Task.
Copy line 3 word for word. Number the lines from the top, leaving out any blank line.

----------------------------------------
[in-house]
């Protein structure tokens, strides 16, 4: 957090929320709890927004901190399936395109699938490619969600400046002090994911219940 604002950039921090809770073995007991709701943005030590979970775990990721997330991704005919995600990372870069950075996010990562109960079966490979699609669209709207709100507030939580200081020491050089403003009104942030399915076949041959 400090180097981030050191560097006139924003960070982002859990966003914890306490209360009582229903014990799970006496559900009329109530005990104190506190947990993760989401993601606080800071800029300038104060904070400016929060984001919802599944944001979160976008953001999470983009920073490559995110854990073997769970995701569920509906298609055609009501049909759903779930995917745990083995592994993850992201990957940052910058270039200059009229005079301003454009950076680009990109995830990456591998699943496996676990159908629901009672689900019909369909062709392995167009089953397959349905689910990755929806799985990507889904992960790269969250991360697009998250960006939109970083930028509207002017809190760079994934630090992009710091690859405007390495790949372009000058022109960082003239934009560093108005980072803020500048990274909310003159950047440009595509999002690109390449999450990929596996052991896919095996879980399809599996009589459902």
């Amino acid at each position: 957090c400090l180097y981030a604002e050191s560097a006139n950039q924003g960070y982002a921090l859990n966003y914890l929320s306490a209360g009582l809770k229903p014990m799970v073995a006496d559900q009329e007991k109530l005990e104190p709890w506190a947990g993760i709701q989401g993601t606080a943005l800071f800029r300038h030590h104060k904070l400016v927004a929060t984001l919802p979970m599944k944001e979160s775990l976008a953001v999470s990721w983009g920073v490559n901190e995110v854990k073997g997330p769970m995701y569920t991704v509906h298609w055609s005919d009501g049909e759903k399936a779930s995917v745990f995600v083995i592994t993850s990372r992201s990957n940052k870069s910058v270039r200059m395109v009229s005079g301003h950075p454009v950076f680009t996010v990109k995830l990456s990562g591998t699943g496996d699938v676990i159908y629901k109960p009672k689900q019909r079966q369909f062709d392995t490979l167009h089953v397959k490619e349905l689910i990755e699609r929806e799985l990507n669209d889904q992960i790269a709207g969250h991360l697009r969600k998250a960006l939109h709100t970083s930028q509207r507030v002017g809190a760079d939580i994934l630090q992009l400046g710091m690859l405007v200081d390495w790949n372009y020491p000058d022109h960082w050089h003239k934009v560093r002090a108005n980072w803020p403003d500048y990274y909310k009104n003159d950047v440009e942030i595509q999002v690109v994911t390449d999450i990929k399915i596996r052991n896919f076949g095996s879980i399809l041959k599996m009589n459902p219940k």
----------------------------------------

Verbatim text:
């Amino acid at each position: 957090c400090l180097y981030a604002e050191s560097a006139n950039q924003g960070y982002a921090l859990n966003y914890l929320s306490a209360g009582l809770k229903p014990m799970v073995a006496d559900q009329e007991k109530l005990e104190p709890w506190a947990g993760i709701q989401g993601t606080a943005l800071f800029r300038h030590h104060k904070l400016v927004a929060t984001l919802p979970m599944k944001e979160s775990l976008a953001v999470s990721w983009g920073v490559n901190e995110v854990k073997g997330p769970m995701y569920t991704v509906h298609w055609s005919d009501g049909e759903k399936a779930s995917v745990f995600v083995i592994t993850s990372r992201s990957n940052k870069s910058v270039r200059m395109v009229s005079g301003h950075p454009v950076f680009t996010v990109k995830l990456s990562g591998t699943g496996d699938v676990i159908y629901k109960p009672k689900q019909r079966q369909f062709d392995t490979l167009h089953v397959k490619e349905l689910i990755e699609r929806e799985l990507n669209d889904q992960i790269a709207g969250h991360l697009r969600k998250a960006l939109h709100t970083s930028q509207r507030v002017g809190a760079d939580i994934l630090q992009l400046g710091m690859l405007v200081d390495w790949n372009y020491p000058d022109h960082w050089h003239k934009v560093r002090a108005n980072w803020p403003d500048y990274y909310k009104n003159d950047v440009e942030i595509q999002v690109v994911t390449d999450i990929k399915i596996r052991n896919f076949g095996s879980i399809l041959k599996m009589n459902p219940k």